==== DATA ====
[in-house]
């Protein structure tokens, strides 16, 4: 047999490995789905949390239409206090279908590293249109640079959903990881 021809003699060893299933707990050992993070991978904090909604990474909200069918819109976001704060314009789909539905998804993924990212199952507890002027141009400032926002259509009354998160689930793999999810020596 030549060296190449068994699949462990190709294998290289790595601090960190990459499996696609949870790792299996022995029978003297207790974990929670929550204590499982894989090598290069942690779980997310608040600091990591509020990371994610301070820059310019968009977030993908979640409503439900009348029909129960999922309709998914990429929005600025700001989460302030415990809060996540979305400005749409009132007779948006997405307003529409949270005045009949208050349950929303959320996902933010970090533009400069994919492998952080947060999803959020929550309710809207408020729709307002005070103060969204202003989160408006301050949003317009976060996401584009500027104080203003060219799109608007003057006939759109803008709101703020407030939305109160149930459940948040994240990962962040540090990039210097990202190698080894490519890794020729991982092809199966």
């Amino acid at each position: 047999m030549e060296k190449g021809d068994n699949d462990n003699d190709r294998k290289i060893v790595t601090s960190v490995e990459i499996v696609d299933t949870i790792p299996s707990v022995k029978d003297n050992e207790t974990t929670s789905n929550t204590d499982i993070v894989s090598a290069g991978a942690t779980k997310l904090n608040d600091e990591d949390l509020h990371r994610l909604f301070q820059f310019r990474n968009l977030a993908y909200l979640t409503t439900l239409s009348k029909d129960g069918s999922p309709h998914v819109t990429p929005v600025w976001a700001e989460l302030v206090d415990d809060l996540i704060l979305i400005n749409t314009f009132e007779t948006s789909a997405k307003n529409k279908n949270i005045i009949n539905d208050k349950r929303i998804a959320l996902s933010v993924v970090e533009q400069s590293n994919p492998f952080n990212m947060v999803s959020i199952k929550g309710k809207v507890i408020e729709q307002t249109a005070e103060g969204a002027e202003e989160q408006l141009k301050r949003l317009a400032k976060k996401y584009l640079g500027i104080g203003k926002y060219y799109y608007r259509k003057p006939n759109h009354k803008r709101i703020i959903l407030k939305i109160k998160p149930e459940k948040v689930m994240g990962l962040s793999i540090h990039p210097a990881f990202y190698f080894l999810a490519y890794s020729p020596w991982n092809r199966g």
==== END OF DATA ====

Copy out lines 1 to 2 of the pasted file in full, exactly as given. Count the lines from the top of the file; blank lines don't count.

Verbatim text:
[in-house]
């Protein structure tokens, strides 16, 4: 047999490995789905949390239409206090279908590293249109640079959903990881 021809003699060893299933707990050992993070991978904090909604990474909200069918819109976001704060314009789909539905998804993924990212199952507890002027141009400032926002259509009354998160689930793999999810020596 030549060296190449068994699949462990190709294998290289790595601090960190990459499996696609949870790792299996022995029978003297207790974990929670929550204590499982894989090598290069942690779980997310608040600091990591509020990371994610301070820059310019968009977030993908979640409503439900009348029909129960999922309709998914990429929005600025700001989460302030415990809060996540979305400005749409009132007779948006997405307003529409949270005045009949208050349950929303959320996902933010970090533009400069994919492998952080947060999803959020929550309710809207408020729709307002005070103060969204202003989160408006301050949003317009976060996401584009500027104080203003060219799109608007003057006939759109803008709101703020407030939305109160149930459940948040994240990962962040540090990039210097990202190698080894490519890794020729991982092809199966």